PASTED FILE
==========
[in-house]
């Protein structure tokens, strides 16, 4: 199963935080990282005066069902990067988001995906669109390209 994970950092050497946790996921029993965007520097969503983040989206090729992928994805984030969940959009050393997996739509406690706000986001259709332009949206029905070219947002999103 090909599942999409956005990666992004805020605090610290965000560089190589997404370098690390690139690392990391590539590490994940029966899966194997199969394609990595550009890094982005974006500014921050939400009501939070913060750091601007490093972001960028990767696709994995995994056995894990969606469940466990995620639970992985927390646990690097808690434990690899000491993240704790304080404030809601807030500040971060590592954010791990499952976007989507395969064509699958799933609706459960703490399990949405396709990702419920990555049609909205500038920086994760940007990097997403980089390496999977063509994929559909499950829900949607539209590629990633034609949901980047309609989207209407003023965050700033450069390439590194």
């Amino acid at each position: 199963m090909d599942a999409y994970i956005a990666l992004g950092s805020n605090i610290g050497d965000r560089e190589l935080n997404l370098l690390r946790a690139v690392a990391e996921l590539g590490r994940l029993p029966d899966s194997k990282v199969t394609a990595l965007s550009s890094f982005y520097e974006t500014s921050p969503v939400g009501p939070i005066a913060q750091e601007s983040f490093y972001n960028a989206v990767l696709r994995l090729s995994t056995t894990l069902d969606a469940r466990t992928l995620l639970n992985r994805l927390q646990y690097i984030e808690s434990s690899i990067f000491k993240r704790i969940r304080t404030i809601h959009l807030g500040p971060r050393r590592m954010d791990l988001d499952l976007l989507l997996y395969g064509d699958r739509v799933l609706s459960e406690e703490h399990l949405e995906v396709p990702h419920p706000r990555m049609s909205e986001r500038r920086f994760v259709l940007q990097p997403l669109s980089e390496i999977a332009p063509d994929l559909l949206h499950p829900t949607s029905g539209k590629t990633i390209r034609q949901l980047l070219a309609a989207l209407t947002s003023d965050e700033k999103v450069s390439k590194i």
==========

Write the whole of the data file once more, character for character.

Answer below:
[in-house]
């Protein structure tokens, strides 16, 4: 199963935080990282005066069902990067988001995906669109390209 994970950092050497946790996921029993965007520097969503983040989206090729992928994805984030969940959009050393997996739509406690706000986001259709332009949206029905070219947002999103 090909599942999409956005990666992004805020605090610290965000560089190589997404370098690390690139690392990391590539590490994940029966899966194997199969394609990595550009890094982005974006500014921050939400009501939070913060750091601007490093972001960028990767696709994995995994056995894990969606469940466990995620639970992985927390646990690097808690434990690899000491993240704790304080404030809601807030500040971060590592954010791990499952976007989507395969064509699958799933609706459960703490399990949405396709990702419920990555049609909205500038920086994760940007990097997403980089390496999977063509994929559909499950829900949607539209590629990633034609949901980047309609989207209407003023965050700033450069390439590194």
């Amino acid at each position: 199963m090909d599942a999409y994970i956005a990666l992004g950092s805020n605090i610290g050497d965000r560089e190589l935080n997404l370098l690390r946790a690139v690392a990391e996921l590539g590490r994940l029993p029966d899966s194997k990282v199969t394609a990595l965007s550009s890094f982005y520097e974006t500014s921050p969503v939400g009501p939070i005066a913060q750091e601007s983040f490093y972001n960028a989206v990767l696709r994995l090729s995994t056995t894990l069902d969606a469940r466990t992928l995620l639970n992985r994805l927390q646990y690097i984030e808690s434990s690899i990067f000491k993240r704790i969940r304080t404030i809601h959009l807030g500040p971060r050393r590592m954010d791990l988001d499952l976007l989507l997996y395969g064509d699958r739509v799933l609706s459960e406690e703490h399990l949405e995906v396709p990702h419920p706000r990555m049609s909205e986001r500038r920086f994760v259709l940007q990097p997403l669109s980089e390496i999977a332009p063509d994929l559909l949206h499950p829900t949607s029905g539209k590629t990633i390209r034609q949901l980047l070219a309609a989207l209407t947002s003023d965050e700033k999103v450069s390439k590194i």